I have studied human play in depth so have learned to see most, if not all, human activities as games. There are desired outcomes. There are rules (spoken and unspoken). Some people cheat and others feel cheated. Some people win and some people lose. And most critically of all, the rules can be changed.

What if you saw your work or your life in this light?

What do you feel when you read this?

Do you feel life, or your work, are too “serious” to be considered a game?

Regardless of your response, the invitation is to notice it without judgement. It is simply information on how you see the world.

My sense is that seeing the world in this way is empowering. So, let’s play. This question can really be asked at any level of your life or work – big or small. So, pick some area with which you are comfortable and ask yourself:

  • What game am I really playing?
  • What represents success for me?
  • How will I get there?

Or, if you are ready for a deeper exploration:

Rules of the game

  • What game am I playing?
  • Why am I playing this game?
  • What rules am I playing by?
  • What rules are the others playing by?

Winning and losing

  • How will I win?
  • Do I want to win? What might winning cost me?
  • What might be holding me back?
  • What if I lose?

What other game might I be playing?

  • Do I enjoy this game?
  • Is this game big enough for me? Too big?
  • And, to paraphrase the French essayist Montaigne, is the game worth the candle?

This process is amazingly versatile, and the same basic questions are as relevant to corporate strategy (Where are we playing and how will be win?) as to any aspect of your private life.

Questions in the Image:

  • What game am I playing?
  • What are the rules?
  • How do I win?
  • Is it worth winning?

Want to Read More Around This Topic?

Homo Ludens: A Study of the Play-Element in Culture by Johan Huizinga (link to Amazon.co.uk). Published in 1938, this is the classic tome on human play. His view is that play has been central to the development and ongoing unfolding of human civilisation. It is also not something that ends in childhood but rather a lifelong activity. All that changes are the types of games we play.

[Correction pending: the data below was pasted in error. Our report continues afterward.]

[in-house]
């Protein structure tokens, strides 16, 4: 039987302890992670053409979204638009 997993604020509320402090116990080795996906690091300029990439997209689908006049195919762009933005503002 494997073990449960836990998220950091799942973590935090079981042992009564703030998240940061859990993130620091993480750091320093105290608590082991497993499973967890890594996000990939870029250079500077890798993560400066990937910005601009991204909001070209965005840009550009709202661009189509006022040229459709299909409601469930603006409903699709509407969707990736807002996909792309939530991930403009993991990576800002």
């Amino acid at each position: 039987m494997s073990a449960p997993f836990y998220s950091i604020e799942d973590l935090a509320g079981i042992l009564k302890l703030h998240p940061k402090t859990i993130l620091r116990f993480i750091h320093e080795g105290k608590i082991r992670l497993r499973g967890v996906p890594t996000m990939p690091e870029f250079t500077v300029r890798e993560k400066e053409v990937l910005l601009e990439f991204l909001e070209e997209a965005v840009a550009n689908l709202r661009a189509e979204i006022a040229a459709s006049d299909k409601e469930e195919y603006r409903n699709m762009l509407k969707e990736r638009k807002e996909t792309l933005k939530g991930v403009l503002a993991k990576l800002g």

Nurturing Curiosity – Daily Practice: This is part of the Nurturing Curiosity series of tools, insights and questions designed to help nurture curiosity as part of our daily practice. In point of fact, every interaction we have is an opportunity to question what we are observing and how we and others are seeing the world. Also remember that questions come in many forms throughout our day. Likely as a result of exploring this theme, these questions have started hanging around me: What might I be taking too seriously? Where might I benefit from a more playful approach?

We often feel pressure to come across as “serious” professionals. Serious professionals certainly outnumber playful professionals and yet is that how we can best serve our clients? As D.W. Winnicott, the British paediatrician and psychoanalyst, noted: it is in playing and only in playing that the individual child or adult is able to be creative and to use the whole personality, and it is only in being creative that the individual discovers the self. [Winnicott, D. W. (2005). Playing and Reality. Abingdon, UK: Routledge Classics.]

What Thoughts Would You Like to Share? My name is Tom O’Leary, and I envision a world in which curiosity shapes leadership. In this world, leaders aren’t boxed in by traditional thinking or established playbooks. They are open to fresh ideas and diverse perspectives, fostering a culture of exploration and learning. My mission is to shift leadership focus from authority, over-measurement and control to curiosity, learning and innovation, empowering leaders to prioritise the essential. My journey, lived in a number of countries and through various languages, has always been driven by a profound sense of curiosity. In fact, life has taught me that possibility lies not so much in seeking answers but in learning to ask better questions – the ones that help prioritise what is truly essential. I welcome your thoughts, feedback, or personal experiences related to these questions or any insights they may have sparked.